Regulars / Bookshelf

Monument Valley creator ustwo gives us a peek at its bookshelf

Digital product studio ustwo sets out to create things for the good of the world. The studio, which has locations in London, Malmö, New York City and Sydney, is often associated with its award-winning iOS and Android game Monument Valley, which takes players on an “illusory adventure of impossible architecture and forgiveness.” Yet the studio has taken its skills beyond game-making in its meditation app Pause that combines sounds and visuals to relax users and Moodnotes, an app that acts like a therapist for users.

With its penchant for problem-solving and finding new solutions, it’s no surprise that the studio’s bookshelf selections follow suit. From a self-help book about asking for what you want, to a novel about taking chances, these books have shaped the ustwo team into the innovative designers they are.


Nassim Nicholas Taleb: Antifragile: Things that gain from disorder

Nassim Nicholas Taleb: Antifragile: Things that gain from disorder

I had a good few eureka moments whilst reading this book. It’s about randomness, risk, complexity and the concept of antifragility. More than just being resilient to life’s ups and downs (a hard task by all accounts), antifragility describes things that benefit from volatility and thrive on adaptation. It’s easy to become hypersensitive, swamped, anxious and be unable to pick signal from noise. This book is a rallying call to be sharper and think in a more disciplined way, while recognising that humans are messy and there is opportunity in that to make lemonade.

Taleb’s writing style is divisive – brash and full of anecdote. I felt like that was a test in itself, to look beyond some bolshiness and see the wisdom. In Taleb’s world, acute stress (a stimulus, not necessarily emotional stress) followed by total recuperation is the perfect antifragile adaptation ­forcing tool. That’s something I recognise as effective – and a reminder to rest hard after I work on new things.

– Dev Morgan, product lead, ustwo

George Cockcroft: The Dice Man

George Cockcroft (under the name Luke Rhinehart): The Dice Man

I must confess I came across this book by chance. In some places, it’s described as a “cult classic” but in my experience it’s also a classic bookshelf filler – and that was the way I found it, in some random bookshelf in a design department I used to work in. This book tells the story of a Manhattan psychiatrist in a midlife crisis that involves problems with decision making. To overcome this problem, he decides to delegate all decisions to the result of a rolling dice. As you can imagine, everything goes downhill from the moment he decides to do that.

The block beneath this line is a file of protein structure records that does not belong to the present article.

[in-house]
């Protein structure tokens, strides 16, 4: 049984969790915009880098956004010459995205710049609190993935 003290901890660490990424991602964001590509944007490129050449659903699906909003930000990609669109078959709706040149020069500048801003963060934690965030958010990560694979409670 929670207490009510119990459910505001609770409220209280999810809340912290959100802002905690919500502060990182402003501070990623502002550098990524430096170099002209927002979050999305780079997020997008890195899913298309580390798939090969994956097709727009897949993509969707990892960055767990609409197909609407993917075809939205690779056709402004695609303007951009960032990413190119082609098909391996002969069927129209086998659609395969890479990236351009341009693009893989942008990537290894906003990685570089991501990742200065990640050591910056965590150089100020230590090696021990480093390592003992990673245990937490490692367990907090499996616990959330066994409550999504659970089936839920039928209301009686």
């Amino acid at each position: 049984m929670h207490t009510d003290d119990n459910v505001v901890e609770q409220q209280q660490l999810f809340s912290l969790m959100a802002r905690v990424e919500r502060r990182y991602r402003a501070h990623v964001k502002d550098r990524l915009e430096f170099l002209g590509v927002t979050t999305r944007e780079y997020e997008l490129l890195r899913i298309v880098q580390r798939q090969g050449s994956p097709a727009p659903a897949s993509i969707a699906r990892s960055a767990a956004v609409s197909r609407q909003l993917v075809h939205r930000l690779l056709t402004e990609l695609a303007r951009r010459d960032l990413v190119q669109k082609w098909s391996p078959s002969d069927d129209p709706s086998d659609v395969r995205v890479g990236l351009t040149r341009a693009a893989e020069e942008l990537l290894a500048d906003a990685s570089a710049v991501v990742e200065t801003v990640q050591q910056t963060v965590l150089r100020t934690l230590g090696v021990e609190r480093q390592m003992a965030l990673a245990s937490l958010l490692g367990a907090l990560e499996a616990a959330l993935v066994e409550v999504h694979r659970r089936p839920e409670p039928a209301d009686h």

This book inspired me when I started my adventure in interaction design. As a designer it’s quite common to experience situations where the decision­-making process becomes really hard. Possibilities seem endless, the filtering criteria becomes more and more complex, the need to understand the expectations from everyone… Sometimes you want to just roll a dice to decide! But I guess this is when personality, your experience, and making sense of all the data you’ve collected comes into play. Often, you feel grateful for having multiple options to chose from.

– Juan Real, senior interaction designer, ustwo


Jean-Marie Donat: TEDDYBÄR

Jean-Marie Donat: TEDDYBÄR

Sometimes a collection of images just hits that sweet spot of fascination. Jean-Marie Donat has been collecting curious photos for the last 30 years, and in this amazing book he lays out the mystifying, long­-forgotten practice of posing as a polar bear in a series of strange and haunting pictures taken between 1920 and 1960. Shot in various parts of Germany, and showing all sorts of everyday events, the images form an oddly poignant thread of the country’s history.

– Tim Kim, joint managing director, ustwo


Victor Pelevin: Yellow Arrow

Victor Pelevin: Yellow Arrow

Yellow Arrow is a short story from cult Russian author Victor Pelevin, written shortly after the fall of the Soviet Union. It’s an allegorical story set on a speeding train that never stops and is headed towards a disaster waiting at its final terminus. The train becomes a deep metaphor for human life and society: for those who live their lives with unquestioning acceptance and for those who don’t – those who wonder about the train and whether there’s anything else outside of it. The narrative works on many levels and provides an entertaining and metaphysically speculative foray into where we’re all headed.

– Elana Jeeaooo, senior visual designer, ustwo


Linda Babcock and Sara Laschever: Ask For It

Linda Babcock and Sara Laschever: Ask For It

The book was a gift from our designer in the studio, Elana. At the time I wasn’t a particular fan of self-­help books, nor did I feel I had a need for it, but I am very glad I finished it. I didn’t know it would change my life. I was terrible at difficult conversations and basically avoided them as much as possible. Partly, this was because I don’t want to be seen as a weak whiner. But the book helped me to realise my deepest fear wasn’t actually being rejected. It was the fear of being judged.

The power of this book is not the techniques to reach a successful negotiation; most important is that it allowed me to overcome that little voice in the head, and go ask that difficult question, or go and ask for that change. And, to my surprise, when I asked, people generally responded positively. All of a sudden I thought: “Why didn’t I ask earlier?” I’m probably still a long way off always confidently speak from the heart, but I’m happy I’ve made a start.

– Joyce Li, visual designer, ustwo